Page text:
Pt. II At the Heart of It All

2,838,240,000. This is about the number of times your heart will beat throughout your lifetime if you live to be 75 years of age. Millions of coordinated pulses delivering oxygenated blood throughout 100,000 miles (laid end to end) of vascular infrastructure. The muscular aorta, the main life line providing nourishing blood down the vascular tree – to oxygen-hungry capillary beds which nourish tissues responsible for me writing this very sentence. The adaptive miracles of skeletal muscle pumps and one-way valves permit optimal flow through our body despite gravity and upright posture. We’ve developed mechanisms to restrict blood to non-essential organs while we exercise so we can deliver it to areas that need it the most, a concept we like to give the fancy name “functional sympatholysis.”

Luckily, we have developed the methods and mechanisms to understand the integrated physiology and pathophysiology of our unique cardiovascular system. This wasn’t always the case. Ancient Egyptians had no conception of a circulatory system – largely considering the heart a “standalone” organ – believing the heart to be the center of intelligence and life itself. Many ancient philosophers and medical scholars held this belief as well –  and from them we gained the concepts of the “four humors” and ideas of emotions originating from the heart. These beliefs still have a foothold in our modern culture – be it through poems, songs, and our emotions. The cultural idea of feelings such as love and sadness originating “from the heart” have not been discarded – but we are knowledgeable enough now to know the difference between mere rhetoric and hard physiological fact.

We now know that diseases of the cardiovascular system arise not from defects in the balance of bodily humors – but rather from conditions such as plaque buildup in the arteries (atherosclerosis), high blood pressure due to of aging, poor diets, environmental toxins, or stiffening and loss of elasticity in the blood vessels.

This Ultrasound Machine is Probably Worth More Than My Degree

Stiffening of the blood vessels and their subsequent (dys)function is largely what we are currently study in the Integrative Cardiovascular Physiology Lab (ICPL). One of our aims is to understand the processes and lifestyle factors first, better associated with arterial stiffening. While diet and age play their respective roles, so do apparently unrelated diseases such as obesity and diabetes. Many individuals have comorbid (present along with one another) conditions such as obesity and diabetes – which may exacerbate the risks of cardiovascular disease. Vascular stiffening is the result disease interplay with complex biochemical and mechanical processes that change the ability of the body to circulate blood effectively and efficiently; so, one can see how this can lead to further complications later in life. A quality life depends on a quality delivery system.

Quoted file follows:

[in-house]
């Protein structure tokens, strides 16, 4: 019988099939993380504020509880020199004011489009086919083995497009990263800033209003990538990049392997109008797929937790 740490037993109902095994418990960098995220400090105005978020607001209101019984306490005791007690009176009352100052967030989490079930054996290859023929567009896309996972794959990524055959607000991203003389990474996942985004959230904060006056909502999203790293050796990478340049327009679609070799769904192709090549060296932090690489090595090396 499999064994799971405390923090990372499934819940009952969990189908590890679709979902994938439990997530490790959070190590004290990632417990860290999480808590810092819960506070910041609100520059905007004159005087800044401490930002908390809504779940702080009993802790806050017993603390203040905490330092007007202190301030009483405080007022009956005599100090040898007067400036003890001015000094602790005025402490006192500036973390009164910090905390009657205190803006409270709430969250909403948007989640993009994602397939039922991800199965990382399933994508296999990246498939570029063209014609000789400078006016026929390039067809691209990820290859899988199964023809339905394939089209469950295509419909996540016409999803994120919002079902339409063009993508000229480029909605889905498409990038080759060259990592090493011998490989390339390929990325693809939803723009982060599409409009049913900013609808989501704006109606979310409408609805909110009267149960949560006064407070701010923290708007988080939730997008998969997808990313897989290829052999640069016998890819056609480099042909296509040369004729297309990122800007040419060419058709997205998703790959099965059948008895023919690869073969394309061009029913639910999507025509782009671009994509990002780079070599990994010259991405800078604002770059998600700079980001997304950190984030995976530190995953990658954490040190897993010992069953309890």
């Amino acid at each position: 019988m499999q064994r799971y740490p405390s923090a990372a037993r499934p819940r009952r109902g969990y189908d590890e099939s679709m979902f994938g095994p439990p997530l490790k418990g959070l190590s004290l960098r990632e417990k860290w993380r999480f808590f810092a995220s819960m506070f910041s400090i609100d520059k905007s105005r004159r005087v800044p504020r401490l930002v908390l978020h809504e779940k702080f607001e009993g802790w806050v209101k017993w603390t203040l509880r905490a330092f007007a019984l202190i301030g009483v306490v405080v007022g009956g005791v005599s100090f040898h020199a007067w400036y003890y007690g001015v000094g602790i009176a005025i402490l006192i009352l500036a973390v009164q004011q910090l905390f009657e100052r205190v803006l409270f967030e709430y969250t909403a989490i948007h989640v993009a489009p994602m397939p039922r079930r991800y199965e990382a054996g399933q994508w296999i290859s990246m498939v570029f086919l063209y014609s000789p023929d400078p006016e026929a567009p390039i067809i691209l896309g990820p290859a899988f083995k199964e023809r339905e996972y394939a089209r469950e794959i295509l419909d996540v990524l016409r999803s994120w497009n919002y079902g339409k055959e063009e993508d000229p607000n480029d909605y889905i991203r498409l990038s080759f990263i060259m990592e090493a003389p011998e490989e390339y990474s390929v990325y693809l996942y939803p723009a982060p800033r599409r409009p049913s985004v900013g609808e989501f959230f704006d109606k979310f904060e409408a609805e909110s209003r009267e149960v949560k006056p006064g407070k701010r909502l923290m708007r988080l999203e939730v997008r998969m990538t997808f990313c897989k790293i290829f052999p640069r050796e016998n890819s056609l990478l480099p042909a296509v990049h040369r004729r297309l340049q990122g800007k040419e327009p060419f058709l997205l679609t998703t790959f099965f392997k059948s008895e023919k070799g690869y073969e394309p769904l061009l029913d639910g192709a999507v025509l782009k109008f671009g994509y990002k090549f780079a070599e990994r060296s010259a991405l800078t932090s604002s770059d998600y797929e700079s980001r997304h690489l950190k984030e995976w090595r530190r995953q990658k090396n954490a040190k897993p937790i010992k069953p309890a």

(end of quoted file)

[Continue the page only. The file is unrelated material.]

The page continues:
This is where we can intervene. Using knowledge of the mechanisms involved in vascular stiffening, our lab tests and develops interventions that may counteract deleterious effects of aging, diet, and disease on our vasculature. Our favorite? Exercise.

Aerobic exercise is a well-known intervention to prevent vascular stiffening, lower blood pressure, and improve overall cardiovascular fitness with aging and other diseases. What is more, we now know that aerobic exercise started later in life can reverse vascular stiffening and improve the function of the endothelium. Cardiovascular disease does not represent an end-point for which there is not cure. Currently, we are studying whether high intensity interval training (HIIT) can be more effective than a traditional (more moderate intensity) aerobic exercise training condition. HIIT is time efficient – making it more enjoyable for many people – which is why it has become so popular in the literature and the media.  The reason for HIIT being more beneficial than moderate aerobic exercise lies in its ability to (and this is what we are testing) enhance the amount of blood flow during a particular exercise session, leading to enhanced adaptations in the blood vessels and cardiovascular system.

To measure improvements, we rely on non-invasive ultrasound imaging of the arteries to study structure and function. We can study transmission of blood pressure waveforms throughout various sections of the arterial tree in order to gain insight into how an intervention affected vessel elasticity. More invasive measures of blood parameters are also key to gaining a more molecular understanding of what is going on in the body in response to exercise training. Nobody said understanding physiology was simple.

An Ultrasound Image of the Brachial Artery

For me, the attractiveness in studying cardiovascular physiology lies in fact that in every one of us, there is a beating heart, networks of blood vessels, all with similar physiology – working to keep us alive during times of sedentarism as well as stress. This system is integral, and it is fascinating. My desire is that, the more I learn about mechanisms of dysfunction, the more I can build upon and develop ways to help people live to their most optimal state of function. The paradigm that aging is synonymous with disease is slowly being discarded in favor of an active and healthy model. Preventable diseases such as diabetes and obesity, we now know, can favorably respond to intervention. It is my hope that our lab produces quality research in this area and advances the discussion on cardiovascular health into areas currently unexplored.

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